FIG. 1 is a perspective view of two pile bents and one deck section of the new and improved pier system in deployed mode;
FIG. 2 is a perspective view of three pile bents and two deck sections of the new and improved pier system in normal use mode;
FIG. 3 is a front elevational view of a pile bent and deck section in normal use mode;
FIG. 4 is a front elevational view of a pile bent and deck section in deployed mode;
FIG. 5 is a side elevational view of two pile bents and a deck section in normal use mode;
FIG. 6 is a side elevational view of two pile bents and a deck section in deployed mode;
FIG. 7 is a detailed elevational front view of a currently-preferred embodiment of a selectively removable attachment mechanism in normal use mode;
FIG. 8 is a detailed side elevational view of the attachment mechanism shown in FIG. 7; and
- DETAILED DESCRIPTION OF THE INVENTION
FIGS. 9 through 12 are detailed side elevational views of the attachment mechanism shown in FIGS. 7 and 8, showing a progression of attachment stages between fully engaged (FIG. 8) and fully disengaged, or deployed, (FIG. 12).
With reference now to the drawings, and in particular to FIGS. 1 through 5, there is shown a currently-preferred embodiment 14 of a new and improved tethered sectional pier system in accordance with the invention.
Pier system 14 comprises a plurality of components that in their broadest context include a plurality of pile bents 1, a plurality of deck sections 5, a plurality of tethers 8, and a plurality of attachment mechanisms 9. As described below, such components are individually configured and correlated with respect to each other so as to attain the desired objective.
First provided are a plurality of pile bents 1 which preferably are fabricated on-site from suitable materials, for example, steel pipe or treated wooden piling. Pilings 2 are installed into the lake or ocean bottom 20 as by driving, jetting, or other means. One or more, preferably two, horizontal support cross members 3 are then attached to and near the top of the pilings 2. The horizontal support members 3 are attached to the pilings 2 by bolts, lag screws or other means 4. The tops of the pilings are cut off at a height that will allow the decking section stringers 7 to rest on the top of the horizontal support members 3.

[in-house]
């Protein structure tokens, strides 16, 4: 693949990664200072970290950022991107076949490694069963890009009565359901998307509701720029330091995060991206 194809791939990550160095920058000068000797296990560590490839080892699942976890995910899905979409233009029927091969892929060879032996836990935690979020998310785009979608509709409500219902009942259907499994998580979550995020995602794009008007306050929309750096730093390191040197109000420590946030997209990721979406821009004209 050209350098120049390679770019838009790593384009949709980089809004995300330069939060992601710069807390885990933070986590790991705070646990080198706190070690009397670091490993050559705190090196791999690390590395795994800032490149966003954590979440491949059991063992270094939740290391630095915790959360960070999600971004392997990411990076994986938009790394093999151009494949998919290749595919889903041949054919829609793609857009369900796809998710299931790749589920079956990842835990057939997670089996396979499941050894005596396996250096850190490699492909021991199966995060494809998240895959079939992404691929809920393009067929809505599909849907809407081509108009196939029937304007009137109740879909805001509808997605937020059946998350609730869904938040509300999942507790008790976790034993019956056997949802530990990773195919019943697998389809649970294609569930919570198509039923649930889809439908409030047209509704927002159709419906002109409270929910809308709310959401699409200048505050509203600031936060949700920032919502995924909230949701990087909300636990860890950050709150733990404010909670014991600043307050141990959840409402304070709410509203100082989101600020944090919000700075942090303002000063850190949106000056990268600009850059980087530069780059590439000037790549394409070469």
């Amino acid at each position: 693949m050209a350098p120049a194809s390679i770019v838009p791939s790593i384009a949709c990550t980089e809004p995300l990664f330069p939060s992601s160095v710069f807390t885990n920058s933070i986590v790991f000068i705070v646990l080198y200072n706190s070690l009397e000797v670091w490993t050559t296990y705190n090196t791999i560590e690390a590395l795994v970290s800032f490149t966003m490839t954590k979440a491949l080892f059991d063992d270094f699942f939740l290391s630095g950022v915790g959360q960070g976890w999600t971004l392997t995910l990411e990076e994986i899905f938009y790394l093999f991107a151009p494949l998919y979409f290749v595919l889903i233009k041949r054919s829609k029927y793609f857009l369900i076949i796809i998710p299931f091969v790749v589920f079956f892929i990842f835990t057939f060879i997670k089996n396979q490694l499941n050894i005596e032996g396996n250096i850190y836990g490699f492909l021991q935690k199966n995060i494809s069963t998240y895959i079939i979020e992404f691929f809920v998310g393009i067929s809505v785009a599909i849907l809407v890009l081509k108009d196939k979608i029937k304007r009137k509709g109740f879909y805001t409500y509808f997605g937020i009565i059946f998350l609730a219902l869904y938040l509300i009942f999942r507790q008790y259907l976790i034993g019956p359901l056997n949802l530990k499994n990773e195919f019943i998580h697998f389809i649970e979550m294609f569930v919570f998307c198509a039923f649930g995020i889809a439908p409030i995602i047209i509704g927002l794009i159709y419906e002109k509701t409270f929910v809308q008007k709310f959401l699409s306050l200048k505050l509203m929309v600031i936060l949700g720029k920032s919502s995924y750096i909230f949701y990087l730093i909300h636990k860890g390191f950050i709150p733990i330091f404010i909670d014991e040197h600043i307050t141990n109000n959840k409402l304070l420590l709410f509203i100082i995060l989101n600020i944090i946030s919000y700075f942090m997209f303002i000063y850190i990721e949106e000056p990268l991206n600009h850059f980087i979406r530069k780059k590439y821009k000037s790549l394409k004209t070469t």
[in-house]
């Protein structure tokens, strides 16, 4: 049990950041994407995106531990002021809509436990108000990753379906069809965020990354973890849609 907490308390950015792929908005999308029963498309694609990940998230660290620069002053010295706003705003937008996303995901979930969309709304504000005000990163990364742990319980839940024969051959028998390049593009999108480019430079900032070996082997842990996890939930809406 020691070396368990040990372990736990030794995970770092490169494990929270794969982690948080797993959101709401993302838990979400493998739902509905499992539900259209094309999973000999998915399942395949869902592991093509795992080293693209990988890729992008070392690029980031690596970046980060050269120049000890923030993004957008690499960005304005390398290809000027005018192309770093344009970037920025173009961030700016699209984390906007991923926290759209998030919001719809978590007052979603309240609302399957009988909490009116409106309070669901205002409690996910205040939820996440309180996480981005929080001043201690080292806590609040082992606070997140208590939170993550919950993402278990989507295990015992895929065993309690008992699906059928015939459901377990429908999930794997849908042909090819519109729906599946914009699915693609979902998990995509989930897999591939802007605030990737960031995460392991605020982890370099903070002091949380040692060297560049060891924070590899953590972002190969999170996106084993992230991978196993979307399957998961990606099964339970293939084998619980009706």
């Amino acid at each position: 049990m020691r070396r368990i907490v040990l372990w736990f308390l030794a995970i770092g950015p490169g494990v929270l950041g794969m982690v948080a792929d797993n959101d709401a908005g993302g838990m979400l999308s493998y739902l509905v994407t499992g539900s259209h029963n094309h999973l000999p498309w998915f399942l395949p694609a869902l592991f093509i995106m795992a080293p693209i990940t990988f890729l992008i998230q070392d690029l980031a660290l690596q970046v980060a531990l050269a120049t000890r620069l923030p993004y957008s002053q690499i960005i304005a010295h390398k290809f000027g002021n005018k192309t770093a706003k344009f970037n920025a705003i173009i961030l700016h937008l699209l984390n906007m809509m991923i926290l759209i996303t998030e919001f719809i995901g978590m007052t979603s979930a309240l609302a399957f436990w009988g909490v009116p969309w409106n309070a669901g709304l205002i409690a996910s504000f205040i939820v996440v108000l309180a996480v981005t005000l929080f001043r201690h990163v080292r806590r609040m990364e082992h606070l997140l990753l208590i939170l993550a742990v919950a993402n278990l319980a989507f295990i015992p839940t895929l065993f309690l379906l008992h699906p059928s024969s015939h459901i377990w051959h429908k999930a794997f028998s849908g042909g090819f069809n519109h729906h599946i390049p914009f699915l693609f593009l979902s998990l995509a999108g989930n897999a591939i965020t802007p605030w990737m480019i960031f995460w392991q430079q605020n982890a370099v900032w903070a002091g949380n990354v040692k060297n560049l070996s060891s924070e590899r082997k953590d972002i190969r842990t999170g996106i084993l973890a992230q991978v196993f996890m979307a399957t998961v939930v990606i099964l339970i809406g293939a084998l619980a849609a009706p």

Next provided is a plurality of decking sections 5 which may be fabricated on- or off-site and comprise two or more horizontal stringers 7 and a plurality of transverse planks 6. The planks 6 are attached to the tops of the horizontal stringers 7 by nails, screws, or other means of attachment.
Next provided is a plurality of attachment mechanisms 9 that may be fabricated of metal, plastic, cable, wire, rubber webbing, binders or any other materials suitable to function as a means to rigidly but removably attach the deck sections 5 to the pile bents 1 and further function in normal use mode to prevent the deck sections 5 from being removed from the pile bents 1 by wave action, wind action, or tidal action. The attachment mechanism also prevents movement of the deck sections in any direction. The attachment mechanisms 9 are fabricated and installed in such a way as to allow the user of the tethered sectional pier system 14 to easily and quickly detach or unlock the deck sections 5 from the pile bents 1 in the event of an approaching storm. The attachment mechanisms preferably are fabricated off-site and are attached to the pilings 2 by means of an attachment anchor 13. Such attachment anchors 13 are fabricated of metal, plastic or other materials. After attaching the attachment anchor 13 to the pilings 2 the opposite end of the attachment mechanism 9 is attached to the ends of two (2) adjacent deck sections 5 by means of additional attachment anchors 12.
Next provided is a plurality of tethers 8 which preferably are fabricated off-site of cable, webbing, cord, rope or similar strong, flexible, durable material and can also include shock damping devices. The tethers 8 function to prevent the decking sections 5 from being carried away from the pile bents 1 by wave action, wind action or tidal action when system 14 is in deployed mode. Preferably, one end of each tether 8 is connected to a pile bent 1 by means of an attachment anchor 10. Such anchor is fabricated of metal pins, eyebolts or other means installed on any part of the pile bent 1 such as a piling 2 or horizontal support member 3. This end of the tether may also be connected to a seabottom-anchor device (not shown) that is separate from the pile bent. Such anchor device may be a conventional fluked anchor or it can be fabricated on or off-site of concrete, pilings, pipes or any configuration of materials that will provide sufficient anchorage into sea bottom 20 to achieve the objectives of the present invention. The opposite end of each tether 8 is connected to the end of a decking section 5 by means of an additional attachment anchor 11.